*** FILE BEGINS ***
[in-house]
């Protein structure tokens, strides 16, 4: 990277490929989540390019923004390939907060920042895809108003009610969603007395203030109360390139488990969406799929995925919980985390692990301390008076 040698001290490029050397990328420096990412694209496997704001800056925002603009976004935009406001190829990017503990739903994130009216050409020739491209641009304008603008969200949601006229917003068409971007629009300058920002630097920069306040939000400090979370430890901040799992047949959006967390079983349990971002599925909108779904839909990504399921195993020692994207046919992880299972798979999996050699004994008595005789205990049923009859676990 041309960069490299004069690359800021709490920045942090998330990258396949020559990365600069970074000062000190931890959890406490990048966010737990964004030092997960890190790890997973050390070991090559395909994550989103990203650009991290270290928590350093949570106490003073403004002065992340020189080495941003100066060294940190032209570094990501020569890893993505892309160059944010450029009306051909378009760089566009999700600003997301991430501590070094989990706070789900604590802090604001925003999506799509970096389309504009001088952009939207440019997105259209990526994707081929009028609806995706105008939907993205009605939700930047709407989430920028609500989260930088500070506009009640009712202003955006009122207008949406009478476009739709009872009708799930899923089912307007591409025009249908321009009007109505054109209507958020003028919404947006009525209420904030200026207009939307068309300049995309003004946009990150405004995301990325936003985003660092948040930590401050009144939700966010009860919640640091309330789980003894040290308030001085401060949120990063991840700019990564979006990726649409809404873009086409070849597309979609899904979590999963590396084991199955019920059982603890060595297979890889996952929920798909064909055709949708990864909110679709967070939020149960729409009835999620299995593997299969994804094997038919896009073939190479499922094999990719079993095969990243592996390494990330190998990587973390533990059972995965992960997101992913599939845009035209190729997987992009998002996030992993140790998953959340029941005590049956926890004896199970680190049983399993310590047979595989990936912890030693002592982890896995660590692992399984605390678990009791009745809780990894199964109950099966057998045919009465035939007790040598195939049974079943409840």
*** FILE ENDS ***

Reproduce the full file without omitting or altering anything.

[in-house]
């Protein structure tokens, strides 16, 4: 990277490929989540390019923004390939907060920042895809108003009610969603007395203030109360390139488990969406799929995925919980985390692990301390008076 040698001290490029050397990328420096990412694209496997704001800056925002603009976004935009406001190829990017503990739903994130009216050409020739491209641009304008603008969200949601006229917003068409971007629009300058920002630097920069306040939000400090979370430890901040799992047949959006967390079983349990971002599925909108779904839909990504399921195993020692994207046919992880299972798979999996050699004994008595005789205990049923009859676990 041309960069490299004069690359800021709490920045942090998330990258396949020559990365600069970074000062000190931890959890406490990048966010737990964004030092997960890190790890997973050390070991090559395909994550989103990203650009991290270290928590350093949570106490003073403004002065992340020189080495941003100066060294940190032209570094990501020569890893993505892309160059944010450029009306051909378009760089566009999700600003997301991430501590070094989990706070789900604590802090604001925003999506799509970096389309504009001088952009939207440019997105259209990526994707081929009028609806995706105008939907993205009605939700930047709407989430920028609500989260930088500070506009009640009712202003955006009122207008949406009478476009739709009872009708799930899923089912307007591409025009249908321009009007109505054109209507958020003028919404947006009525209420904030200026207009939307068309300049995309003004946009990150405004995301990325936003985003660092948040930590401050009144939700966010009860919640640091309330789980003894040290308030001085401060949120990063991840700019990564979006990726649409809404873009086409070849597309979609899904979590999963590396084991199955019920059982603890060595297979890889996952929920798909064909055709949708990864909110679709967070939020149960729409009835999620299995593997299969994804094997038919896009073939190479499922094999990719079993095969990243592996390494990330190998990587973390533990059972995965992960997101992913599939845009035209190729997987992009998002996030992993140790998953959340029941005590049956926890004896199970680190049983399993310590047979595989990936912890030693002592982890896995660590692992399984605390678990009791009745809780990894199964109950099966057998045919009465035939007790040598195939049974079943409840």